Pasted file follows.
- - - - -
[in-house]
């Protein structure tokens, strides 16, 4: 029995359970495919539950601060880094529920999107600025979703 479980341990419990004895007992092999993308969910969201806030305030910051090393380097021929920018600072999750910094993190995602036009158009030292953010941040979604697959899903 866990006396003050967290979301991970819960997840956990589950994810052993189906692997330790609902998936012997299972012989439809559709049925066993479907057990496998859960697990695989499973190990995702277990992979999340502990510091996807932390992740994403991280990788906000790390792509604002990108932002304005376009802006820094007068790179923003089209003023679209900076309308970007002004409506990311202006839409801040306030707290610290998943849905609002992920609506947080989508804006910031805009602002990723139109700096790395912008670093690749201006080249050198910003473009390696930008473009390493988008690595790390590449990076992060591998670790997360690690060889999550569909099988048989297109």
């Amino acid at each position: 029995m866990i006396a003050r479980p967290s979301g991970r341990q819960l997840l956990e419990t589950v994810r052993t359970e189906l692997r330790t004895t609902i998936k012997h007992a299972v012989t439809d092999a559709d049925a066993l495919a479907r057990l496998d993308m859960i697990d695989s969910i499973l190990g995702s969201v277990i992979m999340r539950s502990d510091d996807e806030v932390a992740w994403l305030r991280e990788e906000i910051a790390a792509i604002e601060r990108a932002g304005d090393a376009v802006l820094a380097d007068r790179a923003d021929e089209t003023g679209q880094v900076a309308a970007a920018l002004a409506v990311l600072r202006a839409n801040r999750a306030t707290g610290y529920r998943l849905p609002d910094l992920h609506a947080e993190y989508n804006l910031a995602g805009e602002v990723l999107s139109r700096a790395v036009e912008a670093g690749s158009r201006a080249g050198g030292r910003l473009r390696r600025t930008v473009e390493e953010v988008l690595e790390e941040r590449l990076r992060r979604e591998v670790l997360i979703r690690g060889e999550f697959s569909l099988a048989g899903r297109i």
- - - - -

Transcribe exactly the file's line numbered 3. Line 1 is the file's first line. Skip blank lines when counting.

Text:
């Amino acid at each position: 029995m866990i006396a003050r479980p967290s979301g991970r341990q819960l997840l956990e419990t589950v994810r052993t359970e189906l692997r330790t004895t609902i998936k012997h007992a299972v012989t439809d092999a559709d049925a066993l495919a479907r057990l496998d993308m859960i697990d695989s969910i499973l190990g995702s969201v277990i992979m999340r539950s502990d510091d996807e806030v932390a992740w994403l305030r991280e990788e906000i910051a790390a792509i604002e601060r990108a932002g304005d090393a376009v802006l820094a380097d007068r790179a923003d021929e089209t003023g679209q880094v900076a309308a970007a920018l002004a409506v990311l600072r202006a839409n801040r999750a306030t707290g610290y529920r998943l849905p609002d910094l992920h609506a947080e993190y989508n804006l910031a995602g805009e602002v990723l999107s139109r700096a790395v036009e912008a670093g690749s158009r201006a080249g050198g030292r910003l473009r390696r600025t930008v473009e390493e953010v988008l690595e790390e941040r590449l990076r992060r979604e591998v670790l997360i979703r690690g060889e999550f697959s569909l099988a048989g899903r297109i």